Tuesday, June 24, 2008

Meme, schmeme

Dont you just love it when scientists and philosophers get snarky? The most famous snarky scientist is Richard Dawkins, who, his insipid The God Delusion nothwithstanding, can otherwise be sharp, witty, and entertaining when speaking live. Must be the accent. Someone who can out-snark Dawkins is the philosopher and professor of mathematics David Berlinski. I would pay to see these two go at it in a debate on evolutionary theory or religion.

Add anthropologist Greg Downey to that list. In this post in the Neuroanthropology blogsite, he eviscerates memetics. He does so by first establishing his Darwinist credentials, then he lets them have it (them in this case being Susan Blackmore and Daniel Dennett).
Finally, I resent the argument that Dennett makes, that all those who resist memetics are ‘anti-Darwinist’ or afraid of the implications of Darwin’s ideas. I’m more than comfortable with Darwin’s contribution to evolutionary theory, especially natural selection, and I think his works (not just Origin of Species) were remarkable, but I don’t adhere to ‘Darwinism’ as if it were a scholastic faith.

It’s not ‘Darwinism’ that I support, like it’s a cult or a form of thought that I must follow religiously; I believe that ‘Darwinism’ is only useful in that it is a theory that provides hypotheses to be tested, a powerful explanatory framework that explains some (though not all) phenomena. That is, when Dennett argues that some people are insufficiently Darwinist because they don’t want to apply ‘Darwinism’ to the world-wide web or Hoover Dam, I feel like he’s treating ‘Darwinism’ as a one-size-fits-all ΓΌber-explanation. That’s not science — that’s a cult. In fact, most people who study evolution argue that there a LOT of things that must be added to ‘Darwinism’ to get modern evolutionary theory (like, say, ooooh, genes…).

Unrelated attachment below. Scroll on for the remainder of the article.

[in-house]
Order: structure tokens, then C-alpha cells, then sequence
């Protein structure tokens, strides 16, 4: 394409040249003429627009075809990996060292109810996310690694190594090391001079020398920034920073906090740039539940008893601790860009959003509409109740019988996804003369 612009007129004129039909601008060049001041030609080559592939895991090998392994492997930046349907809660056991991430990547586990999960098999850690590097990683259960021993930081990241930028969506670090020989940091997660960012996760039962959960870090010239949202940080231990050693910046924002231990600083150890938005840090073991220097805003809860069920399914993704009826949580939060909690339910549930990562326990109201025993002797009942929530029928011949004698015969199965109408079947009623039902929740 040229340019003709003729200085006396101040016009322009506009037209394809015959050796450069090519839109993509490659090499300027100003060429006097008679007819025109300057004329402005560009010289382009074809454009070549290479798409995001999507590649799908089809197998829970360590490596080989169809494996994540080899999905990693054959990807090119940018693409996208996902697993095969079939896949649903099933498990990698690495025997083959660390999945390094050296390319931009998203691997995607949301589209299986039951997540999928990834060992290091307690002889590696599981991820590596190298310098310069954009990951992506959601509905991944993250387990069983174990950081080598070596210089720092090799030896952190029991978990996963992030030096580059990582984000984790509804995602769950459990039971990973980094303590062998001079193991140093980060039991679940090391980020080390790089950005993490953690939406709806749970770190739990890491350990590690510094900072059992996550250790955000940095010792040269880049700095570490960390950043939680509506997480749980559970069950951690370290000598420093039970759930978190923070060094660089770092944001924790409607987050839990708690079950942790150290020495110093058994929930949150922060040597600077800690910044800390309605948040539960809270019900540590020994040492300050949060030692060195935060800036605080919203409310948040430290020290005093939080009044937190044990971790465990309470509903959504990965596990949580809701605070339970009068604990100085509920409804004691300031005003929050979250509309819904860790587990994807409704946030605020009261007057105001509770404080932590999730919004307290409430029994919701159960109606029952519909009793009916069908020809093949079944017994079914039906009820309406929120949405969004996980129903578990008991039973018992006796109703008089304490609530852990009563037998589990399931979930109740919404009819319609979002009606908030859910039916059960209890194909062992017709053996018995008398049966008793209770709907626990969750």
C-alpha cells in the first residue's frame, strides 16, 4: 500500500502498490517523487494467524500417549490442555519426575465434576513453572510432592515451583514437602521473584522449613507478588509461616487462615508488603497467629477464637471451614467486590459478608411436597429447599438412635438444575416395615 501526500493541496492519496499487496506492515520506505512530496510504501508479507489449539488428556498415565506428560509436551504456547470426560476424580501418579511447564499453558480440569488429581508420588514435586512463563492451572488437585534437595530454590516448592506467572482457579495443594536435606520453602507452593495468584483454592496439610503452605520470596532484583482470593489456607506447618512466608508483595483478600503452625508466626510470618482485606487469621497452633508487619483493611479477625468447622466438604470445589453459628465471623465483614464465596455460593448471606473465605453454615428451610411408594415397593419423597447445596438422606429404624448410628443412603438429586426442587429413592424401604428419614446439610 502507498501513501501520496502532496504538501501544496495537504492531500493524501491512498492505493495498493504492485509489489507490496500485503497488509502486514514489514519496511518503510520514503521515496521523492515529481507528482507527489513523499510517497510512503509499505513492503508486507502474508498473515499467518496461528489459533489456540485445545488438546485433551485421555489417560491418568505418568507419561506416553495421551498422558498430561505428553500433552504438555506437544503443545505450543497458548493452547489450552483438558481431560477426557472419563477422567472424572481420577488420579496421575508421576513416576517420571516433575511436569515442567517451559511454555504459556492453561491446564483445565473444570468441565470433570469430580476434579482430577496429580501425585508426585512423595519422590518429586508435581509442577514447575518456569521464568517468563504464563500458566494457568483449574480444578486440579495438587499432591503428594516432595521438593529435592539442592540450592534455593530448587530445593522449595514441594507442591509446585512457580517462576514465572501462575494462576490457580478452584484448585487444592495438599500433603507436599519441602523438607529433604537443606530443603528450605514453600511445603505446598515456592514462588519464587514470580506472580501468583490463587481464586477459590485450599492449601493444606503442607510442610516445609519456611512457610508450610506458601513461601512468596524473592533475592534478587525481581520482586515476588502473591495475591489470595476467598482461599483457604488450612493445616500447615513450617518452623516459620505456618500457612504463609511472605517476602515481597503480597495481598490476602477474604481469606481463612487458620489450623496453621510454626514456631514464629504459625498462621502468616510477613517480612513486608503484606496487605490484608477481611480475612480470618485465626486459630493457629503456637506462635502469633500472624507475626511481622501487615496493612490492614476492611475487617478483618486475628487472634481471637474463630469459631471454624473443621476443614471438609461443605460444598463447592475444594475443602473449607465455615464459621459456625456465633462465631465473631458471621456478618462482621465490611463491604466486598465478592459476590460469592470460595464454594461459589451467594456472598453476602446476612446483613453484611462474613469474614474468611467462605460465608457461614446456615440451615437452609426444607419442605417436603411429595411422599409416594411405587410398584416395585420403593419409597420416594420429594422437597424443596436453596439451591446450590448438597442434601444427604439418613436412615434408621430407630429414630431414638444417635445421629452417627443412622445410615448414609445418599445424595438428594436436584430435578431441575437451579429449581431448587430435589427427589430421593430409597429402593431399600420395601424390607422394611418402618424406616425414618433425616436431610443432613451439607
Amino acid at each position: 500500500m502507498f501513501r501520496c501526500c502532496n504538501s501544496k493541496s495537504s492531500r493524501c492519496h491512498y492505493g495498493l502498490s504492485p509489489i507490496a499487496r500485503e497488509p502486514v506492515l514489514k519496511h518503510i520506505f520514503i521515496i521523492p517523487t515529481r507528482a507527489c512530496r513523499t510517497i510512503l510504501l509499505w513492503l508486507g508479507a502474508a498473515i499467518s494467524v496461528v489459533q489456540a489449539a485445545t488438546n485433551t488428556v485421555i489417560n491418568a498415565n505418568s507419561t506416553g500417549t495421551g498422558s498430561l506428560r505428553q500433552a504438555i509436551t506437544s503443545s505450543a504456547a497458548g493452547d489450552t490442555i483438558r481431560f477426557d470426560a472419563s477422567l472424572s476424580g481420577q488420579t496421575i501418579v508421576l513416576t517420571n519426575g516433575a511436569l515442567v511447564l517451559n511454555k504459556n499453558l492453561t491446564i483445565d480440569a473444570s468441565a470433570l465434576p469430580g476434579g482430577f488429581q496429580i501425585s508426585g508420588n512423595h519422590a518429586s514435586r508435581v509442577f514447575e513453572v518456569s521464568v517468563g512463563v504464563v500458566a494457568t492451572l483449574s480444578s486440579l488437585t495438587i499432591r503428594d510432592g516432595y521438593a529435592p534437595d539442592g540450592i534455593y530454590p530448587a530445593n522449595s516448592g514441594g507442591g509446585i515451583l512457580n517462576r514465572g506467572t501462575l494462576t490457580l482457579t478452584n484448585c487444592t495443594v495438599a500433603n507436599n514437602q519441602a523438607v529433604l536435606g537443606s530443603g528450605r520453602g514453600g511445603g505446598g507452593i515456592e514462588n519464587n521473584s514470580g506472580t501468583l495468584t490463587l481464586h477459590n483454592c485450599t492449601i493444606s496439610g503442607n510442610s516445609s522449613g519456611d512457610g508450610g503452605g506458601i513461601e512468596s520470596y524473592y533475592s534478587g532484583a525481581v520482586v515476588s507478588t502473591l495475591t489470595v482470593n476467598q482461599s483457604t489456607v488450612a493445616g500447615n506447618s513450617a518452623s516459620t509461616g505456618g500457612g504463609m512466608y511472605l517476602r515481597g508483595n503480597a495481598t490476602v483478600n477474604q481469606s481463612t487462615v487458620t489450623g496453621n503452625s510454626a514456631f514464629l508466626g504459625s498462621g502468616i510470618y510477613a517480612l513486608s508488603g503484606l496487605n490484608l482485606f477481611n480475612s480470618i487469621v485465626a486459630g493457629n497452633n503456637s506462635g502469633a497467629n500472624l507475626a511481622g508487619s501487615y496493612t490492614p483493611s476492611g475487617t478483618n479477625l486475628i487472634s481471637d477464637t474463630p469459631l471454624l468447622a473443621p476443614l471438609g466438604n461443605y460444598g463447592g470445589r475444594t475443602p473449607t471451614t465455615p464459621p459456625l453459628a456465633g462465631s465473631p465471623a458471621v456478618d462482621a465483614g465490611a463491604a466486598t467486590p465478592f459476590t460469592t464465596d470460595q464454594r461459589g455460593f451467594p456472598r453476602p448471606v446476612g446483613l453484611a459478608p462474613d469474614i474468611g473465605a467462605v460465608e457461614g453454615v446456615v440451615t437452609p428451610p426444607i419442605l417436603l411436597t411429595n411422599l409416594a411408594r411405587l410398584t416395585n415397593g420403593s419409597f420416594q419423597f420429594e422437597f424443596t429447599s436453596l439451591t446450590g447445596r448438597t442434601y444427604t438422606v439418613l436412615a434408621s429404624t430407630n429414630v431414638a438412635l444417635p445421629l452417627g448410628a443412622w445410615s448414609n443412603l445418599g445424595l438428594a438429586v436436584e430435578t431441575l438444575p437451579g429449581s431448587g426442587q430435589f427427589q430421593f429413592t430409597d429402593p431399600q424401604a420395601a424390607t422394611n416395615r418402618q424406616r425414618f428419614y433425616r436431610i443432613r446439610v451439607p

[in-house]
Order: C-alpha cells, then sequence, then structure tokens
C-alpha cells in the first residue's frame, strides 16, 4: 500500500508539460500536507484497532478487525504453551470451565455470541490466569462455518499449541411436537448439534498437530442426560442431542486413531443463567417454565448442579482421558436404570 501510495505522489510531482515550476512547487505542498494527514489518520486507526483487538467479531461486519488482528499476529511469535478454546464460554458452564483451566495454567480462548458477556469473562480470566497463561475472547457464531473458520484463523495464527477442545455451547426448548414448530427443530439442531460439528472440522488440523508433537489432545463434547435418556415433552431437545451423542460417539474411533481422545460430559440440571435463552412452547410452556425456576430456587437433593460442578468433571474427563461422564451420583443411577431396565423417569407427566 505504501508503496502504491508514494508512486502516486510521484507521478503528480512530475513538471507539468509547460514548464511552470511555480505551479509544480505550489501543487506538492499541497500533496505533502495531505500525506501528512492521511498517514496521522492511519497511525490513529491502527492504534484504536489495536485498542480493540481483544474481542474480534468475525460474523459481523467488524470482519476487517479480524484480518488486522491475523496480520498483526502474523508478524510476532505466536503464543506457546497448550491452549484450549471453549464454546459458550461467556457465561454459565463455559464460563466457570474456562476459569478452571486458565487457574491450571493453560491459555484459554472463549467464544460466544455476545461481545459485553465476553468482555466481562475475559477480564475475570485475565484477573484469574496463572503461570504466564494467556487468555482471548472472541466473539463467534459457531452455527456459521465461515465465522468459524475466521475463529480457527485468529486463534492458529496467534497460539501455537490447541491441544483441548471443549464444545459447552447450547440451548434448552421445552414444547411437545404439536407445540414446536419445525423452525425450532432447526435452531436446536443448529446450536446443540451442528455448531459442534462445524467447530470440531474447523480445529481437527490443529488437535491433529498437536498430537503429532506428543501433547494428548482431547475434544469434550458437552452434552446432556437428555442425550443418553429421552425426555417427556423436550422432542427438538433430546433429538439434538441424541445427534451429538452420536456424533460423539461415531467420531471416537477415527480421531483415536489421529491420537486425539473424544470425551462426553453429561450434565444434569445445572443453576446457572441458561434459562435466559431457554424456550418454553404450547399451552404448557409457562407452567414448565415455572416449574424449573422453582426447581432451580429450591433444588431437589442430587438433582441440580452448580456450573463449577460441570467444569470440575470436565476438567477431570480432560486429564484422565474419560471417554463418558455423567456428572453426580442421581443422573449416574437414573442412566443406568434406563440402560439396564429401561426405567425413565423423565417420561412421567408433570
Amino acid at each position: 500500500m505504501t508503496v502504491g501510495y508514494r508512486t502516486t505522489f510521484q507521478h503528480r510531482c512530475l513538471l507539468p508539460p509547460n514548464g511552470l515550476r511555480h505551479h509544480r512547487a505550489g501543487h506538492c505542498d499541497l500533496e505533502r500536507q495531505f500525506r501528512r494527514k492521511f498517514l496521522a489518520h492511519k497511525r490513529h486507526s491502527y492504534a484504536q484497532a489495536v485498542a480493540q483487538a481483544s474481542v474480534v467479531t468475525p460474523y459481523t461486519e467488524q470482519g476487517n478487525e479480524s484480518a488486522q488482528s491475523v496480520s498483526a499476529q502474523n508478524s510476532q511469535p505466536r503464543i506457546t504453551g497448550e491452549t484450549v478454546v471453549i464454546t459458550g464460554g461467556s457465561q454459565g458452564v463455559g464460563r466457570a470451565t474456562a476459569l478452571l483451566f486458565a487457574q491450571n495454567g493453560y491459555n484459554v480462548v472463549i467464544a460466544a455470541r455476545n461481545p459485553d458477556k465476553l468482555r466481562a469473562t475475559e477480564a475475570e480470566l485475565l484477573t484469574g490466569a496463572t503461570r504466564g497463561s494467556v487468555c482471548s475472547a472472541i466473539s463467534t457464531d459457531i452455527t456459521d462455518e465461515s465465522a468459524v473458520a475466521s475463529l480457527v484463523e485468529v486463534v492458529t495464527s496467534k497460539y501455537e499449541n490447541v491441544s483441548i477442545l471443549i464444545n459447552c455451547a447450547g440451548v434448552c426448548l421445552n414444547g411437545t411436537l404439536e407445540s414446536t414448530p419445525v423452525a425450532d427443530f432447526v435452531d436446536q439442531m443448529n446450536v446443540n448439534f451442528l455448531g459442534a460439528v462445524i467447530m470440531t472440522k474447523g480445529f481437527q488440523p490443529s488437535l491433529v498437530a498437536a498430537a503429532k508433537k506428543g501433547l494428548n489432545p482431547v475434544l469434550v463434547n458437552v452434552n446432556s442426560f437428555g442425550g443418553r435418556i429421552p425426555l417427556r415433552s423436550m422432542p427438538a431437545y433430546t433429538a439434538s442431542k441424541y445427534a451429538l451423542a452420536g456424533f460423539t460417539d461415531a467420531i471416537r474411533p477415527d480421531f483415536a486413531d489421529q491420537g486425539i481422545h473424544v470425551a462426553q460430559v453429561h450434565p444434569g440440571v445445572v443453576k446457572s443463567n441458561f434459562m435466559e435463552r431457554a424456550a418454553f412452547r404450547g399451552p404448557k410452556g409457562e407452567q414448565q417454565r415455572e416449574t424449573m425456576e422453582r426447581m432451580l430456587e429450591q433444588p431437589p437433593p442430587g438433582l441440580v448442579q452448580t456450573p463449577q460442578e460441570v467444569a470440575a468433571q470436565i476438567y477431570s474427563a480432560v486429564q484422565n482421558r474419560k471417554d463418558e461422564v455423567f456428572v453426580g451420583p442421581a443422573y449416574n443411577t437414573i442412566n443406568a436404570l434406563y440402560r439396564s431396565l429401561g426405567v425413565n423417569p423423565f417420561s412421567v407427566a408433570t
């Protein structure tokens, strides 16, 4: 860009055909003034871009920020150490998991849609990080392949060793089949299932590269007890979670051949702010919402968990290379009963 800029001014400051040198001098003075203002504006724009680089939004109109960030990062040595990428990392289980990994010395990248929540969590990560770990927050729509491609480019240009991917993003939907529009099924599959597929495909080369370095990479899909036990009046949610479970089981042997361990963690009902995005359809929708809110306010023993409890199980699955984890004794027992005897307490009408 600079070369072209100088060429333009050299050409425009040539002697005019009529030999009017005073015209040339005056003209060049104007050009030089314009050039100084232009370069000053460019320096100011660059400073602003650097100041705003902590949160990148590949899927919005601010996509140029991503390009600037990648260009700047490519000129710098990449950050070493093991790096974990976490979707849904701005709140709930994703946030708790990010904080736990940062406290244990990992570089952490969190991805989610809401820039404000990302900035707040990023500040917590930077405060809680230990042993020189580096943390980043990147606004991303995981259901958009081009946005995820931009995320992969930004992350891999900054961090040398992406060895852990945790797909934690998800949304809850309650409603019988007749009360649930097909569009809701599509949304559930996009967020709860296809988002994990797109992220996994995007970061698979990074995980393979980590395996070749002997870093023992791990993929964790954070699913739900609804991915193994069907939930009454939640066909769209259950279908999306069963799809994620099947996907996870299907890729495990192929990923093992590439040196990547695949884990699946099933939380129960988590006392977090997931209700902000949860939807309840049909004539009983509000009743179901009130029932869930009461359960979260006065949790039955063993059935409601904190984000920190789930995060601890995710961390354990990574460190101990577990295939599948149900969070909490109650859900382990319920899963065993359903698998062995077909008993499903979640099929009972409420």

Emphasis in the original. Im not the biggest fan of evolutionary psychology, having called it a font of science fiction once, but I admit the reason I think it's a crock is probably because how it is popularized in the media as some sort of theory of anything. (Why do men like blondes? Evolution. Why do men like brunettes? Evolution. That sort of thing.) But thank God for scientists who can save the science from the cranks.


cvj said...

A few years ago, i tried to read Berlinski's A Tour of the Calculus, one of the worst books i've read.

I don't know quite what to make of the concept of memes, i.e. whether it's just a poor analogy of genes or whether it is something that can stand on its own.

Jego said...

I havent read any of his books but his interviews are hilarious. You should try John Derbyshire's Prime Obsession. It's about the Riemann hypothesis. He walks you through it step-by-step with some history and anecdotes thrown in. The math can get difficult, but it's an interesting book. The math made me dizzy though.

cvj said...

Jeg, thanks for the book recommendation! My friend told me about the Riemann hypothesis two weeks ago. Perhaps that is the book she was reading.